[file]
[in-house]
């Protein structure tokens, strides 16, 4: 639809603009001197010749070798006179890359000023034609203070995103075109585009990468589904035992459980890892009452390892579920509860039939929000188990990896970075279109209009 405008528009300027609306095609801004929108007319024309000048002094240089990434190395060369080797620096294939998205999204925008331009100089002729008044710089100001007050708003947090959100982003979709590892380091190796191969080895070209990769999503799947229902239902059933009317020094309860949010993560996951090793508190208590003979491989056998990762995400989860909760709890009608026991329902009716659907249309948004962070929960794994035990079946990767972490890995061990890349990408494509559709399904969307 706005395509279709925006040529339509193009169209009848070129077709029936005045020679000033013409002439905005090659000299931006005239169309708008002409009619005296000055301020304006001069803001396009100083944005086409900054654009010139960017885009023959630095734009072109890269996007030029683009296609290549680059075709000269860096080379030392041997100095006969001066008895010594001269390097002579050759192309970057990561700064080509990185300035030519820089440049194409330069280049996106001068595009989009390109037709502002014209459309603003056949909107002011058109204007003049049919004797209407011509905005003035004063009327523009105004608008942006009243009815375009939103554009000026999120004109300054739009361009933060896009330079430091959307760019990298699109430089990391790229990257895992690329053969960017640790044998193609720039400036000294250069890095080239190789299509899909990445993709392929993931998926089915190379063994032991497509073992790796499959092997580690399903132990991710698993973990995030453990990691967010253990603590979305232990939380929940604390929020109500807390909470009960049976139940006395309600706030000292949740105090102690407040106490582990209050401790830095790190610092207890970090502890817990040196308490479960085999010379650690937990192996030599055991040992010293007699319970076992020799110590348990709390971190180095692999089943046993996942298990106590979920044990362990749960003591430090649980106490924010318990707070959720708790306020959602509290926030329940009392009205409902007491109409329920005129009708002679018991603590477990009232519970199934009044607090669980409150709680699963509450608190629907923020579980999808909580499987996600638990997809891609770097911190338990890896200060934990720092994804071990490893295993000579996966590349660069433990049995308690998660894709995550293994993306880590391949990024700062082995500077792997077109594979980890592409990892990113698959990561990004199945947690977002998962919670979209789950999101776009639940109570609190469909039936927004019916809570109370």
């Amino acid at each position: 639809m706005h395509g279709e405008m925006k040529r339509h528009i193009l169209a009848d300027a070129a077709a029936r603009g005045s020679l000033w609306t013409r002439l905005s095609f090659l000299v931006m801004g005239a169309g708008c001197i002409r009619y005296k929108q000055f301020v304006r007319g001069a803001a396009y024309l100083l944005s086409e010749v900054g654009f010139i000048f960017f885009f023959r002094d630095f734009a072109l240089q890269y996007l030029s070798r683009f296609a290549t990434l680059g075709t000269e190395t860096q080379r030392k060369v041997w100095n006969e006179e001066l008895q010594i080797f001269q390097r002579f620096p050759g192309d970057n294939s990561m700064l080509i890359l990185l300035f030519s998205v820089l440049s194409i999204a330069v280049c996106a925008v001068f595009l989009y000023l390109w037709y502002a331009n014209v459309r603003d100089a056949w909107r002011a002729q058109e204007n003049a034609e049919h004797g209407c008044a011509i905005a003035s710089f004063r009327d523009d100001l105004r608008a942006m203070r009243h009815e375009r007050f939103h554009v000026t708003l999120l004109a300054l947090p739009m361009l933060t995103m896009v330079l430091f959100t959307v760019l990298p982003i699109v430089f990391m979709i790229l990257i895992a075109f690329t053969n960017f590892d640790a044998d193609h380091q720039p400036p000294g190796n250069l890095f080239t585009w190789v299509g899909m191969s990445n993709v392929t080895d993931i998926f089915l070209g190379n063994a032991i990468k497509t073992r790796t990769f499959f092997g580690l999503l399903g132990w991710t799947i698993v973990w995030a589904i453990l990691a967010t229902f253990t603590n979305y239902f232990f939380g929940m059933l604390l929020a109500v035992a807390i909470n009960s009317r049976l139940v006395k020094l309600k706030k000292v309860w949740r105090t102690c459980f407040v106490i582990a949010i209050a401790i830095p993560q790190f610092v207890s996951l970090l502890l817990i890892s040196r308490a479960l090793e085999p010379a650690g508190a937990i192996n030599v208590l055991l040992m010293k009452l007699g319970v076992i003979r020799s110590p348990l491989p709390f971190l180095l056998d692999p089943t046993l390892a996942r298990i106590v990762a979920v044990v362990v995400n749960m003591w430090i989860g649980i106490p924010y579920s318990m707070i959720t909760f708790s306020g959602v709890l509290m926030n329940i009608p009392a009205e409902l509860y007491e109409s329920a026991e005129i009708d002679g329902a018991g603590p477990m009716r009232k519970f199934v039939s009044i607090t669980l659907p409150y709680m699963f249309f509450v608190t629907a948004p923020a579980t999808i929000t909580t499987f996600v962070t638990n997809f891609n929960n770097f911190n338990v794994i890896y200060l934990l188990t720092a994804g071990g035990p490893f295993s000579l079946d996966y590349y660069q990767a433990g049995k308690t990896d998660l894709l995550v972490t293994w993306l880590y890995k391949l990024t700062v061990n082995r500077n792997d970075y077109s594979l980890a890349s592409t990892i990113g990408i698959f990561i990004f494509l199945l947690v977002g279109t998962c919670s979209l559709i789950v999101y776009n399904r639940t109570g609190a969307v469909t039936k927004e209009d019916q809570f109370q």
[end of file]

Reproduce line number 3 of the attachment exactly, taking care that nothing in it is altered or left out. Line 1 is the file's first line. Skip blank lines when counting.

């Amino acid at each position: 639809m706005h395509g279709e405008m925006k040529r339509h528009i193009l169209a009848d300027a070129a077709a029936r603009g005045s020679l000033w609306t013409r002439l905005s095609f090659l000299v931006m801004g005239a169309g708008c001197i002409r009619y005296k929108q000055f301020v304006r007319g001069a803001a396009y024309l100083l944005s086409e010749v900054g654009f010139i000048f960017f885009f023959r002094d630095f734009a072109l240089q890269y996007l030029s070798r683009f296609a290549t990434l680059g075709t000269e190395t860096q080379r030392k060369v041997w100095n006969e006179e001066l008895q010594i080797f001269q390097r002579f620096p050759g192309d970057n294939s990561m700064l080509i890359l990185l300035f030519s998205v820089l440049s194409i999204a330069v280049c996106a925008v001068f595009l989009y000023l390109w037709y502002a331009n014209v459309r603003d100089a056949w909107r002011a002729q058109e204007n003049a034609e049919h004797g209407c008044a011509i905005a003035s710089f004063r009327d523009d100001l105004r608008a942006m203070r009243h009815e375009r007050f939103h554009v000026t708003l999120l004109a300054l947090p739009m361009l933060t995103m896009v330079l430091f959100t959307v760019l990298p982003i699109v430089f990391m979709i790229l990257i895992a075109f690329t053969n960017f590892d640790a044998d193609h380091q720039p400036p000294g190796n250069l890095f080239t585009w190789v299509g899909m191969s990445n993709v392929t080895d993931i998926f089915l070209g190379n063994a032991i990468k497509t073992r790796t990769f499959f092997g580690l999503l399903g132990w991710t799947i698993v973990w995030a589904i453990l990691a967010t229902f253990t603590n979305y239902f232990f939380g929940m059933l604390l929020a109500v035992a807390i909470n009960s009317r049976l139940v006395k020094l309600k706030k000292v309860w949740r105090t102690c459980f407040v106490i582990a949010i209050a401790i830095p993560q790190f610092v207890s996951l970090l502890l817990i890892s040196r308490a479960l090793e085999p010379a650690g508190a937990i192996n030599v208590l055991l040992m010293k009452l007699g319970v076992i003979r020799s110590p348990l491989p709390f971190l180095l056998d692999p089943t046993l390892a996942r298990i106590v990762a979920v044990v362990v995400n749960m003591w430090i989860g649980i106490p924010y579920s318990m707070i959720t909760f708790s306020g959602v709890l509290m926030n329940i009608p009392a009205e409902l509860y007491e109409s329920a026991e005129i009708d002679g329902a018991g603590p477990m009716r009232k519970f199934v039939s009044i607090t669980l659907p409150y709680m699963f249309f509450v608190t629907a948004p923020a579980t999808i929000t909580t499987f996600v962070t638990n997809f891609n929960n770097f911190n338990v794994i890896y200060l934990l188990t720092a994804g071990g035990p490893f295993s000579l079946d996966y590349y660069q990767a433990g049995k308690t990896d998660l894709l995550v972490t293994w993306l880590y890995k391949l990024t700062v061990n082995r500077n792997d970075y077109s594979l980890a890349s592409t990892i990113g990408i698959f990561i990004f494509l199945l947690v977002g279109t998962c919670s979209l559709i789950v999101y776009n399904r639940t109570g609190a969307v469909t039936k927004e209009d019916q809570f109370q």